DK: Since you live in Daytona Beach, do you travel a lot to Los Angeles and other cities to co-write?
Isaac: Absolutely, I probably spend half of my month either in L.A. or somewhere else…I travel a lot.
DK: Besides L.A., where else do you travel?
Isaac: Oh man, I’ve been to so many other places. I’ve been to Jamaica, Romania, Sweden, Iceland, Poland…many different places.
DK: I’ve heard some of the songs you recorded as an artist five years ago. Are you still interested in being an artist, or are you mainly a songwriter & producer now?
Isaac: You know, I’ve pretty much been a writer & producer for the past five years. But in the last year, a lot of little projects have been coming up, that have been sort of forcing me back in that (artist) direction. So it’s cool. I’m not necessarily like head-long, let’s go do it (as an artist), but I wouldn’t fight it if the door opens.
DK: As a writer, do you mainly write the topline (melody & lyrics), or do you also create the tracks?
Isaac: I write topline, and I create the tracks as well; I play keyboards. I come from church, so I was a praise & worship leader as a young person. So playing keys is my first instrument.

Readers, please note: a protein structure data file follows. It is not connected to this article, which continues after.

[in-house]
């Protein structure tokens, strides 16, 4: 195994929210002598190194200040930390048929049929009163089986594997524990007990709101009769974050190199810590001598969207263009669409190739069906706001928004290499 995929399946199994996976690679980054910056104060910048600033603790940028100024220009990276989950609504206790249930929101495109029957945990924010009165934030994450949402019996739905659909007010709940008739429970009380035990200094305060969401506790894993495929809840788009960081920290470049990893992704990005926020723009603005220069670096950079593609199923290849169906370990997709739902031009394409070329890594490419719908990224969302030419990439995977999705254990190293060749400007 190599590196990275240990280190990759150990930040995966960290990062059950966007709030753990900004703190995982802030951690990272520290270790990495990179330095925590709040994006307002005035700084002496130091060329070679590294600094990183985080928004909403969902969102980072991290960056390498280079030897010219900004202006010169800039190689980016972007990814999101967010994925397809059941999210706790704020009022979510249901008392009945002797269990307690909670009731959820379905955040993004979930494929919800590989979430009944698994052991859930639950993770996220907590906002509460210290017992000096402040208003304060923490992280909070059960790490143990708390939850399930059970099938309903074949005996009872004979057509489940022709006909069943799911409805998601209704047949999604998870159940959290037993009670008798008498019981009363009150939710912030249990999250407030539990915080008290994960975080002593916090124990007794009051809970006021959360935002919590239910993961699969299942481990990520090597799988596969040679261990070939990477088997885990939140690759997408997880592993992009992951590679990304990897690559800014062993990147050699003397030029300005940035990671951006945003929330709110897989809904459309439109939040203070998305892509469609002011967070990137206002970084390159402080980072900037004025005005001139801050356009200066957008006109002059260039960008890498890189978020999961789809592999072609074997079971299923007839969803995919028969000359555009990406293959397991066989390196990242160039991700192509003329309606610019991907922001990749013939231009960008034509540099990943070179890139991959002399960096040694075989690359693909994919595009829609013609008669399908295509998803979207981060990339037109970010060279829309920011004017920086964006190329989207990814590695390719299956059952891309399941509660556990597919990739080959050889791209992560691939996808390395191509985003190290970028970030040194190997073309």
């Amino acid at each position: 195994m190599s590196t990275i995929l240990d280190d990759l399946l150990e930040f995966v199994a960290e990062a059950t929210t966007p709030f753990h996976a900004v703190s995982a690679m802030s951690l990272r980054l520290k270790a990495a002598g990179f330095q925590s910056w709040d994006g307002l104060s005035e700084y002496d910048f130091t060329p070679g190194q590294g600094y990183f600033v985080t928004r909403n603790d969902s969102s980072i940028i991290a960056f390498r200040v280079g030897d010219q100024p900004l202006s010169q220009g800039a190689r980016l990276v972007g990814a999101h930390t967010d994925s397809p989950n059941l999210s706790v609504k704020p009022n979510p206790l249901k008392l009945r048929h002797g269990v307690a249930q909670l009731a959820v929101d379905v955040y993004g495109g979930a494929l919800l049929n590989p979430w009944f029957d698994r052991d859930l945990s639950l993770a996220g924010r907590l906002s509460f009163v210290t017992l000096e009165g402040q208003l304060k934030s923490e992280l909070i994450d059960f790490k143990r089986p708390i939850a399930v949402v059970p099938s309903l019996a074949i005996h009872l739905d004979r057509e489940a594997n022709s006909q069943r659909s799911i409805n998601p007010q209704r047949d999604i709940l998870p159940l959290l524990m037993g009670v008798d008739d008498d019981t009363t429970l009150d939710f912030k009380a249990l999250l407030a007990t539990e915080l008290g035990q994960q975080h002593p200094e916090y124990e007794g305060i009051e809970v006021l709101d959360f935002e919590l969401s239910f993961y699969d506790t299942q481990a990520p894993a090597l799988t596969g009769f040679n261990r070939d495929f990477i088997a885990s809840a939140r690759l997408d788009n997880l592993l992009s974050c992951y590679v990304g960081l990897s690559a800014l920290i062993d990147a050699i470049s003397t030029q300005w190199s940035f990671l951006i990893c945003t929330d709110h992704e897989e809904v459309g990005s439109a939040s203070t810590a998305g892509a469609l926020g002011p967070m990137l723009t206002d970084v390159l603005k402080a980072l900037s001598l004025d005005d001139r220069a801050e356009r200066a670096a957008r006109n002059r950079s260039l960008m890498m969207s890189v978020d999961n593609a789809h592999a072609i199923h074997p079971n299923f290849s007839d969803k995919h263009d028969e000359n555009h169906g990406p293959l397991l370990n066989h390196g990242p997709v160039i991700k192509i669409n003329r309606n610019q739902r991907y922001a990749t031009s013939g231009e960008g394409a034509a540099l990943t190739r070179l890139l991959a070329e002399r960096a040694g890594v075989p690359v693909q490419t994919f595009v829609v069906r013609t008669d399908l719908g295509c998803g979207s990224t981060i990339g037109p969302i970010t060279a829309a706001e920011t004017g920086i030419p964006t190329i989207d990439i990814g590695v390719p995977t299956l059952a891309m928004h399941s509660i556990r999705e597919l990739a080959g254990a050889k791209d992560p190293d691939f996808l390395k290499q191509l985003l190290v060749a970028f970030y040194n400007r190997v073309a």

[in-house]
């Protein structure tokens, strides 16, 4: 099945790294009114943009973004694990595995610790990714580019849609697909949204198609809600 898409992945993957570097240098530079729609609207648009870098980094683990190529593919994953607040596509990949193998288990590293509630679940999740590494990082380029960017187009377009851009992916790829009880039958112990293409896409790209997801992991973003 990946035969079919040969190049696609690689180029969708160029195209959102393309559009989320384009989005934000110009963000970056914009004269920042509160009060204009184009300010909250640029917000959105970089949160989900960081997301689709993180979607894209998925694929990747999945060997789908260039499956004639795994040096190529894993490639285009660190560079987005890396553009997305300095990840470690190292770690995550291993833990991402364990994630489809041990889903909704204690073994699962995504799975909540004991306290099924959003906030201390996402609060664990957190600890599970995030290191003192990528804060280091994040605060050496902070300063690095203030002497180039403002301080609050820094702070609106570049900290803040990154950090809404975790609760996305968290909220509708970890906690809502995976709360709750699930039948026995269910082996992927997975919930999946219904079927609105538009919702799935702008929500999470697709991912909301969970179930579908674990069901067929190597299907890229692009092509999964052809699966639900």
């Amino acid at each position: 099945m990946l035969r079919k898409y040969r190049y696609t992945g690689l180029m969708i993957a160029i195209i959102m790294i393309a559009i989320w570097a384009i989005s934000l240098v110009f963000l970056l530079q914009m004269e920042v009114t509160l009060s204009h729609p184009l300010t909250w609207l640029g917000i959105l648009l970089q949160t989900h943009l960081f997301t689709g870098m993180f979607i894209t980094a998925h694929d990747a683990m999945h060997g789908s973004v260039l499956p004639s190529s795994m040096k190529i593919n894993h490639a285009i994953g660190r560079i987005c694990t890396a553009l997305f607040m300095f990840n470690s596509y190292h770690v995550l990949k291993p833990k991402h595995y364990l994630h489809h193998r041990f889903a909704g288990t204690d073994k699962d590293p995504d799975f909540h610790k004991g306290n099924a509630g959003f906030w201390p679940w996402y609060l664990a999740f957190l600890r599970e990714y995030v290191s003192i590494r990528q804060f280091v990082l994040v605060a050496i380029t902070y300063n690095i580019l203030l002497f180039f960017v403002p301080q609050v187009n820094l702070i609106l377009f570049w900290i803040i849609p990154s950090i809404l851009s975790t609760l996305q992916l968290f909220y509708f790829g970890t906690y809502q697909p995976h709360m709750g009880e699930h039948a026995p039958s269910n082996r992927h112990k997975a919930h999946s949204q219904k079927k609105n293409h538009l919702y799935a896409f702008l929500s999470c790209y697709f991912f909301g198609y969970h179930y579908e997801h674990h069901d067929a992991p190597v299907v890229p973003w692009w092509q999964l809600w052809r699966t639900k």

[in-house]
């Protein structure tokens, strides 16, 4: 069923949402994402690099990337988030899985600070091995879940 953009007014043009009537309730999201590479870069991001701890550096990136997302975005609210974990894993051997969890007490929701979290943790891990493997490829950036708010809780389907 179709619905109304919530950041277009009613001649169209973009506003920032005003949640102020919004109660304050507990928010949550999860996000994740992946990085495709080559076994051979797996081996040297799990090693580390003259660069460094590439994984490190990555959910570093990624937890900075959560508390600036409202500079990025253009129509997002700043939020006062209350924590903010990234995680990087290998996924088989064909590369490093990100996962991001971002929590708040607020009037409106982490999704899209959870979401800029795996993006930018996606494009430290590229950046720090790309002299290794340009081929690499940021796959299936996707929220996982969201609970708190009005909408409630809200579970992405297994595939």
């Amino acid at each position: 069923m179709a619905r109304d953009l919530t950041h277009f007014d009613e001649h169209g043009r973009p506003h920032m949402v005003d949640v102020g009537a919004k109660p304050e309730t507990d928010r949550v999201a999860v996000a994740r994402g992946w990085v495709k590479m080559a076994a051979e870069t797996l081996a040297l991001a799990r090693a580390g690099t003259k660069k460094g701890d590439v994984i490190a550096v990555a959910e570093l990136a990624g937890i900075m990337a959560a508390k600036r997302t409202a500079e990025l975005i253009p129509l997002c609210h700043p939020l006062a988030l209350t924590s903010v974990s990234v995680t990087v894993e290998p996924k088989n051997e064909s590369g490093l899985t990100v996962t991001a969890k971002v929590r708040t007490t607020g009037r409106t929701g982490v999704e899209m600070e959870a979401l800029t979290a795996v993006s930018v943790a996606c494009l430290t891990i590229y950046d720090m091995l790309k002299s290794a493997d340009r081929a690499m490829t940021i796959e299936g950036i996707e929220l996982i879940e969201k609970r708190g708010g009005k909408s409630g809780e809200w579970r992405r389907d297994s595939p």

DK: So you can write both topline and do the tracks?
Isaac: Yeah, I try to do whatever cuts the check (he laughs).
DK: I looked at your credits, and these days it’s very common for a hit song to have five or more writers on it. So how is it that you can write both the topline and tracks, yet the writing credits are often split with several other writers?
Isaac: It’s sort of funny. For me, because I come from [a different era], I never really knew that there were separate jobs. I didn’t know that there were people that just wrote songs, and there are people who just produce songs. I sort of grew up believing that…Hey, you just do everything…and I still approach it that way. So there may be times when I just come into the room, and [the other writers] are looking for topline from me, and there are times I’ll come in and I’m just the chord guy who starts the inception of the idea. And then sometimes I’ve got a full idea, and the other people in the room just format it, and get it to where it needs to go.
Here’s the video of Pitbull & Kesha’s hit song, “Timber,”
which was co-written by Breyan Isaac.
DK: In Daytona Beach, do you have a studio, and do artists come to Florida to write with you there?
Isaac: Yes. I’m in the process of building a bigger studio in Daytona, and we work here pretty religiously as well.
DK: As a songwriter, how did you get your first break?
Isaac: Right after I moved here to Daytona, I had a buddy who called me and said, “Hey, I have this opportunity to work with Flo Rida for a couple days. You should come down and work with him.” So I came down, and we messed around a little bit. We came up with some ideas, and one of the first co-writes we did was (the hit) “Good Feeling” for Flo Rida. So that was basically the start of my career. It was such a big record—it just opened up so many doors. So I’m thankful for that.